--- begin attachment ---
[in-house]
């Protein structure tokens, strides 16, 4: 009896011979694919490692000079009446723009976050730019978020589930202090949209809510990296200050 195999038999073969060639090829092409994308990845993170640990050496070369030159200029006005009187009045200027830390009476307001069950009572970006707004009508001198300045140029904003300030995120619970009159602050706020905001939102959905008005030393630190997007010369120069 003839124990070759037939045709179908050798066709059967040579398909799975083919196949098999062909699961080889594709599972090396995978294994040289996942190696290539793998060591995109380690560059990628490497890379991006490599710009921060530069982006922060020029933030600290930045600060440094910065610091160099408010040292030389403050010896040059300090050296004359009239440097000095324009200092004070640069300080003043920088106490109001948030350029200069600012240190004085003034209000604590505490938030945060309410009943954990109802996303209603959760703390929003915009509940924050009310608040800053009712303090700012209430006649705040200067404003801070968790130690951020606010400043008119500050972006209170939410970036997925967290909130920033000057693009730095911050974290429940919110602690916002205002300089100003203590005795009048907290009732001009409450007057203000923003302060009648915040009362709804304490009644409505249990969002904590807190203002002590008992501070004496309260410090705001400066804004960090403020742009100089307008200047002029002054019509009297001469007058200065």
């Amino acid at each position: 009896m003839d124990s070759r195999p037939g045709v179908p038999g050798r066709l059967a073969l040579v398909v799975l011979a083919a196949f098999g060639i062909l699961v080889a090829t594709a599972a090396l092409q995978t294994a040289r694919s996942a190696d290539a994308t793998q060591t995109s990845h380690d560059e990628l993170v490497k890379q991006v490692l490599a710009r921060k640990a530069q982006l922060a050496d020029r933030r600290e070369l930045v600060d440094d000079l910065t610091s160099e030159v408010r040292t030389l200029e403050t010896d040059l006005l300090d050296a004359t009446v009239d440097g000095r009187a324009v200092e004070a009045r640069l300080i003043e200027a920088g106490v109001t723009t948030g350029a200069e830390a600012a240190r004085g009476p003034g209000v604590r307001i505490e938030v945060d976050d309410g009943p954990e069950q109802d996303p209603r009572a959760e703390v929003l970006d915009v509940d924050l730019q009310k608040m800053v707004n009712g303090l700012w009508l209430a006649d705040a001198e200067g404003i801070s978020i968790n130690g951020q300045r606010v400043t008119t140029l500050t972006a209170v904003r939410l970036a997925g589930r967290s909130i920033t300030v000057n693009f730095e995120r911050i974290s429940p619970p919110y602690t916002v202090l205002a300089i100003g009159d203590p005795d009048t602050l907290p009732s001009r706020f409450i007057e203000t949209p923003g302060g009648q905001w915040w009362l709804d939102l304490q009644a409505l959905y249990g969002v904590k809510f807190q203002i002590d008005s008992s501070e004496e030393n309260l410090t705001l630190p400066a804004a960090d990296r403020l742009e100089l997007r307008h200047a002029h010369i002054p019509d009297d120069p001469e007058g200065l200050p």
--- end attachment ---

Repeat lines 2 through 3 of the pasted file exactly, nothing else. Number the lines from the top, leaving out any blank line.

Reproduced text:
């Protein structure tokens, strides 16, 4: 009896011979694919490692000079009446723009976050730019978020589930202090949209809510990296200050 195999038999073969060639090829092409994308990845993170640990050496070369030159200029006005009187009045200027830390009476307001069950009572970006707004009508001198300045140029904003300030995120619970009159602050706020905001939102959905008005030393630190997007010369120069 003839124990070759037939045709179908050798066709059967040579398909799975083919196949098999062909699961080889594709599972090396995978294994040289996942190696290539793998060591995109380690560059990628490497890379991006490599710009921060530069982006922060020029933030600290930045600060440094910065610091160099408010040292030389403050010896040059300090050296004359009239440097000095324009200092004070640069300080003043920088106490109001948030350029200069600012240190004085003034209000604590505490938030945060309410009943954990109802996303209603959760703390929003915009509940924050009310608040800053009712303090700012209430006649705040200067404003801070968790130690951020606010400043008119500050972006209170939410970036997925967290909130920033000057693009730095911050974290429940919110602690916002205002300089100003203590005795009048907290009732001009409450007057203000923003302060009648915040009362709804304490009644409505249990969002904590807190203002002590008992501070004496309260410090705001400066804004960090403020742009100089307008200047002029002054019509009297001469007058200065």
């Amino acid at each position: 009896m003839d124990s070759r195999p037939g045709v179908p038999g050798r066709l059967a073969l040579v398909v799975l011979a083919a196949f098999g060639i062909l699961v080889a090829t594709a599972a090396l092409q995978t294994a040289r694919s996942a190696d290539a994308t793998q060591t995109s990845h380690d560059e990628l993170v490497k890379q991006v490692l490599a710009r921060k640990a530069q982006l922060a050496d020029r933030r600290e070369l930045v600060d440094d000079l910065t610091s160099e030159v408010r040292t030389l200029e403050t010896d040059l006005l300090d050296a004359t009446v009239d440097g000095r009187a324009v200092e004070a009045r640069l300080i003043e200027a920088g106490v109001t723009t948030g350029a200069e830390a600012a240190r004085g009476p003034g209000v604590r307001i505490e938030v945060d976050d309410g009943p954990e069950q109802d996303p209603r009572a959760e703390v929003l970006d915009v509940d924050l730019q009310k608040m800053v707004n009712g303090l700012w009508l209430a006649d705040a001198e200067g404003i801070s978020i968790n130690g951020q300045r606010v400043t008119t140029l500050t972006a209170v904003r939410l970036a997925g589930r967290s909130i920033t300030v000057n693009f730095e995120r911050i974290s429940p619970p919110y602690t916002v202090l205002a300089i100003g009159d203590p005795d009048t602050l907290p009732s001009r706020f409450i007057e203000t949209p923003g302060g009648q905001w915040w009362l709804d939102l304490q009644a409505l959905y249990g969002v904590k809510f807190q203002i002590d008005s008992s501070e004496e030393n309260l410090t705001l630190p400066a804004a960090d990296r403020l742009e100089l997007r307008h200047a002029h010369i002054p019509d009297d120069p001469e007058g200065l200050p």